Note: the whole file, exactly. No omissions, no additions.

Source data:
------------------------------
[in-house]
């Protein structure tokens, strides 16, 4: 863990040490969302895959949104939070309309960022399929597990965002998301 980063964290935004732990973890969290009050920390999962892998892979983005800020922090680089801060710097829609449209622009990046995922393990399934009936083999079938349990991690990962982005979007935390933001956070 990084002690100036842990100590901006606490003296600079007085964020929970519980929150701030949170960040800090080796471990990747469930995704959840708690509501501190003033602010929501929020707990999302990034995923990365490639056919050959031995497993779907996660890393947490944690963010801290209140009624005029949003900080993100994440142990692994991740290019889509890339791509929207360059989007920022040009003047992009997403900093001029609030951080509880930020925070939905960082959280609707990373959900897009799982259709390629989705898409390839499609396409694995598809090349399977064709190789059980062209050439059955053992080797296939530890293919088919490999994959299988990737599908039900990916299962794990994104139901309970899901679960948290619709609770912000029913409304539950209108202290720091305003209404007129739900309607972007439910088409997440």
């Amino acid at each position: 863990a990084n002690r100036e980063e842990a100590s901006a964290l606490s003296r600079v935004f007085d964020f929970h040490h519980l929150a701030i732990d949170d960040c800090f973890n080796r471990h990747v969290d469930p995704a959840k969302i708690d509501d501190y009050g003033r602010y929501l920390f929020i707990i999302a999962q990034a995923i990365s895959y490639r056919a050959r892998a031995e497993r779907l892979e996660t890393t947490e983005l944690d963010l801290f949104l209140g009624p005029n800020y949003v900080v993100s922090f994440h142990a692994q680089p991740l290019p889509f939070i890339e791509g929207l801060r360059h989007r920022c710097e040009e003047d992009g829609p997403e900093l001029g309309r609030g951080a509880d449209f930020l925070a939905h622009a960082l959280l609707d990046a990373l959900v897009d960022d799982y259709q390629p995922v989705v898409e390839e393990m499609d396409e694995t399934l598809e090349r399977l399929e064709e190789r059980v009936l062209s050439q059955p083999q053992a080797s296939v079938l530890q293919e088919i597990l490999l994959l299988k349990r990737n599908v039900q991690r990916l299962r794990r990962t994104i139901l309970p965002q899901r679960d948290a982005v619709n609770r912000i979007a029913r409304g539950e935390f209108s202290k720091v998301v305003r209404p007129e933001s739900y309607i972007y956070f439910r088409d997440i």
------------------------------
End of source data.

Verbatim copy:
[in-house]
């Protein structure tokens, strides 16, 4: 863990040490969302895959949104939070309309960022399929597990965002998301 980063964290935004732990973890969290009050920390999962892998892979983005800020922090680089801060710097829609449209622009990046995922393990399934009936083999079938349990991690990962982005979007935390933001956070 990084002690100036842990100590901006606490003296600079007085964020929970519980929150701030949170960040800090080796471990990747469930995704959840708690509501501190003033602010929501929020707990999302990034995923990365490639056919050959031995497993779907996660890393947490944690963010801290209140009624005029949003900080993100994440142990692994991740290019889509890339791509929207360059989007920022040009003047992009997403900093001029609030951080509880930020925070939905960082959280609707990373959900897009799982259709390629989705898409390839499609396409694995598809090349399977064709190789059980062209050439059955053992080797296939530890293919088919490999994959299988990737599908039900990916299962794990994104139901309970899901679960948290619709609770912000029913409304539950209108202290720091305003209404007129739900309607972007439910088409997440």
């Amino acid at each position: 863990a990084n002690r100036e980063e842990a100590s901006a964290l606490s003296r600079v935004f007085d964020f929970h040490h519980l929150a701030i732990d949170d960040c800090f973890n080796r471990h990747v969290d469930p995704a959840k969302i708690d509501d501190y009050g003033r602010y929501l920390f929020i707990i999302a999962q990034a995923i990365s895959y490639r056919a050959r892998a031995e497993r779907l892979e996660t890393t947490e983005l944690d963010l801290f949104l209140g009624p005029n800020y949003v900080v993100s922090f994440h142990a692994q680089p991740l290019p889509f939070i890339e791509g929207l801060r360059h989007r920022c710097e040009e003047d992009g829609p997403e900093l001029g309309r609030g951080a509880d449209f930020l925070a939905h622009a960082l959280l609707d990046a990373l959900v897009d960022d799982y259709q390629p995922v989705v898409e390839e393990m499609d396409e694995t399934l598809e090349r399977l399929e064709e190789r059980v009936l062209s050439q059955p083999q053992a080797s296939v079938l530890q293919e088919i597990l490999l994959l299988k349990r990737n599908v039900q991690r990916l299962r794990r990962t994104i139901l309970p965002q899901r679960d948290a982005v619709n609770r912000i979007a029913r409304g539950e935390f209108s202290k720091v998301v305003r209404p007129e933001s739900y309607i972007y956070f439910r088409d997440i």